Inconsistencies between the language used in research and practice and discrepancies in measurement have broader implications for monitoring and evaluation in MHPSS programs in humanitarian settings within low- and middle-income countries. This scoping review of the terminology commonly used to describe monitoring and evaluation practices and their focus within MHPSS programming highlights areas of importance for the development of a more standardized approach to monitoring and evaluation.
Humanitarian crises, such as disasters triggered by natural hazards and armed conflicts, are associated with high levels of psychological distress and increased risk for a range of mental disorders [1,2,3]. In response, mental health and psychosocial support (MHPSS) programs are increasingly being recognized as critical elements of humanitarian response. Consensus on best practices for MHPSS in humanitarian settings have been published by the Interagency Standing Committee (IASC) and the Sphere project [4, 5].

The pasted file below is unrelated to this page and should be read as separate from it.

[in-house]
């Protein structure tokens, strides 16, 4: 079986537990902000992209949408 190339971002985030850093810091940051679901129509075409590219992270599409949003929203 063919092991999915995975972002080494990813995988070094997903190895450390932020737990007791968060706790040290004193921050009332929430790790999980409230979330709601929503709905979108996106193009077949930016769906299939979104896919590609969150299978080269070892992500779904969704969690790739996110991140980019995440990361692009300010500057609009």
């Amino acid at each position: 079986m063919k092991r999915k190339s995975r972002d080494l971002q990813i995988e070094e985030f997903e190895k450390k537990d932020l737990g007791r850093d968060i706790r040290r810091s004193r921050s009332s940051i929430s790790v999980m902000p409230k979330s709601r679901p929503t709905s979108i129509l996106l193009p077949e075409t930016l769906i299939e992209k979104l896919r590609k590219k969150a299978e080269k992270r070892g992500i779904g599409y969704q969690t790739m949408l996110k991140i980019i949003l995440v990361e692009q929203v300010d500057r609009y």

The IASC guidelines on MHPSS offer recommendations written by a task force of 27 agencies, including United Nations agencies, (international) non-governmental organizations, and the International Federation of Red Cross and Red Crescent Societies . After the publication of the guidelines, an IASC Reference Group on MHPSS in Emergency Settings (hereafter referred to as the IASC reference group) was established to coordinate dissemination and implementation of the guidelines . In addition to the guidelines, this reference group has produced a number of tools for MHPSS practitioners, including needs and resource assessment tools  and recommendations for ethical research practice .